The past two years have not been easy on Kazmir as he suffered a drop in his velocity and confidence. In 2010, he saw his ERA balloon to 5.94 and, after one horrific outing in 2011, he found himself pitching in extended spring training and the minors. After going 0-5 for the Angels’ Class AAA affiliate and allowing 30 runs in 151D3 innings, the Angels let him go despite owing him $14.5 million. Kazmir said that during his time in the minors it was a coin flip whether he would be able to get the ball over the plate. “I mean when you go out there and you struggle like I did, it’s tough to have confidence. It really is,” he said. “Today being able to do what I did, it’s definitely a step in the right direction.” On Sunday, Kazmir’s fastball was in the low 90s and topped out at 95 mph.

• Left-hander Steven Matz, the organization's top draft pick in 2009, tossed six scoreless innings, but the bullpen squandered a 6-0 lead in Kingsport's loss. Read the full minor league recap here.

• Kerwick in the Record reviews the Mets at the midway point.

Mike Puma in the Post offers grades. Wright gets an A. Jason Bay gets a D.

Richard Sandomir in the Times reviews devout Mets fan Jerry Seinfeld talking about his admiration for Bud Abbott and Lou Costello and the "Who's on First?" routine. Writes Sandomir:

Seinfeld's fascination with Abbott and Costello began in the 1960s when he started to watch reruns of the comedy team’s syndicated TV series. He plucked some of what he admired for his own series: a short routine to open each episode; playing the Abbott-like straight man to the other characters, and emphasizing the physical differences between Kramer’s lean physique and Newman’s porcine one. And George Costanza’s middle name, Louis, paid homage to Costello. Seinfeld said he experienced a “Who’s on First?” moment in an episode, “The Package,” in which Kramer says the Postal Service will take a write-off if Jerry files a fraudulent claim that his stereo was damaged during delivery.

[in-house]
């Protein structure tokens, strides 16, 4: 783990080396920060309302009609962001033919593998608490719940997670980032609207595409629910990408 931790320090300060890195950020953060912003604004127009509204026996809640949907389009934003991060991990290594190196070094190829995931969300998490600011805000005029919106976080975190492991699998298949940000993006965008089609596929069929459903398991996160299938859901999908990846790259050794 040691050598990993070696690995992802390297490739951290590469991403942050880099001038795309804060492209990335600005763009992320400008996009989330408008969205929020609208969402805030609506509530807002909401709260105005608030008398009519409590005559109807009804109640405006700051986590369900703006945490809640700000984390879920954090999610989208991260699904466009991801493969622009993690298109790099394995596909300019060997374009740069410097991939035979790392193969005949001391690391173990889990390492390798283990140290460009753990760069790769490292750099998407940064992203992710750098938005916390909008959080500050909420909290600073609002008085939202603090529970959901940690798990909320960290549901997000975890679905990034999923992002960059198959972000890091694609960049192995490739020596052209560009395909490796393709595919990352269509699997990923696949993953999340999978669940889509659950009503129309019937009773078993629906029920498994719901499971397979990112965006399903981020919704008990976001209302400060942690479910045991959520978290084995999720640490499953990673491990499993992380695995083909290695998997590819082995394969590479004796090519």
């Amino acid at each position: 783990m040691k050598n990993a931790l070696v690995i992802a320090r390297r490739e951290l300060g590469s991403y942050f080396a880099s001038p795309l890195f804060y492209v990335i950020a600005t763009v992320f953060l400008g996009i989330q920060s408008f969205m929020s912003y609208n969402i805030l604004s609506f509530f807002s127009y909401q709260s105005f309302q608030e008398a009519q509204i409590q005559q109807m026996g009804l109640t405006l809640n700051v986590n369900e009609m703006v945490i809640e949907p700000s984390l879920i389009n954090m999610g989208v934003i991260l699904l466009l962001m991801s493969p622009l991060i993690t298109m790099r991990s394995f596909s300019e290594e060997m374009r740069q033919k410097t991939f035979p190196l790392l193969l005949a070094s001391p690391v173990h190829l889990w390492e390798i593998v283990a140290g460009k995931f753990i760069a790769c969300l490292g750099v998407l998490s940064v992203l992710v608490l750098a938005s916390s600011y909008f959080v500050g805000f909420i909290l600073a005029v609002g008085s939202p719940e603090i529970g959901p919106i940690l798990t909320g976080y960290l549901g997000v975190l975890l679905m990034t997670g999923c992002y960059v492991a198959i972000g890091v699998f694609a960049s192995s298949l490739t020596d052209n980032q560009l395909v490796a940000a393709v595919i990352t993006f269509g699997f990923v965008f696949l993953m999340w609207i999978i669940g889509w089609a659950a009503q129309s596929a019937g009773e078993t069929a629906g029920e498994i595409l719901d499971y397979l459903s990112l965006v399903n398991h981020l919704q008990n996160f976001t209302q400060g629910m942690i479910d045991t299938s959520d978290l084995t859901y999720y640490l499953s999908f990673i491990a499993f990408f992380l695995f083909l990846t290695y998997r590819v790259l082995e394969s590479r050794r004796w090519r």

TRIVIA: Citi Field will host the 2013 All-Star Game. Where is the 2014 game due to be played?

Monday's answer: Darryl Strawberry was the youngest Met ever to have a plate appearance in an All-Star Game. He was 22 years, 120 days old on July 10, 1984 when he went 1-for-2 as the starting right fielder for the NL at Candlestick Park in San Francisco.

Around the minors 5.13.12

May, 13, 2012
5/13/12
7:18
PM ET
BUFFALO 7, CHARLOTTE 6: When Josh Edgin replaced Fernando Cabrera in the bottom of the ninth, his task was simple: Get one out and the Bisons' three-game losing streak would be over. Easier said than done, but Edgin ultimately was up to the challenge. Charlotte's Dan Johnson popped out to shortstop Omar Quintanilla. The Bisons had not made it easy on themselves. With his club down 7-4 entering the bottom of the ninth, Charlotte's Jim Gallagher singled to start things off. Ray Olmedo then walked. Cabrera rebounded to strike out two, but Drew Garcia then ripped a two-run double. Herd manager Wally Backman inserted Edgin at that point for his first Triple-A save. Trailing 4-2, the Herd produced a five-run eighth. Lucas May opened the inning with a single, and Fred Lewis reached with one out on a throwing error that sent May to second. Vinny Rottino then provided a double that scored May, at which point the Knights made a pitching change with a 4-3 lead. The change proved ineffective, as the Herd scored four more runs. After Valentino Pascucci struck out, Matt Tuiasosopo came through with a single that scored Lewis and Rottino for a 5-4 lead. Josh Satin and Dustin Martin then produced consecutive RBI doubles. Matt Harvey got the start for the Herd and did not factor in the decision. He allowed four runs on seven hits and two walks while striking out six in six innings. He threw 91 pitches (63 strikes) and surrendered a solo homer to Tyler Kuhn. Elvin Ramirez (2-0) relieved Harvey and allowed one hit in two scoreless innings. Box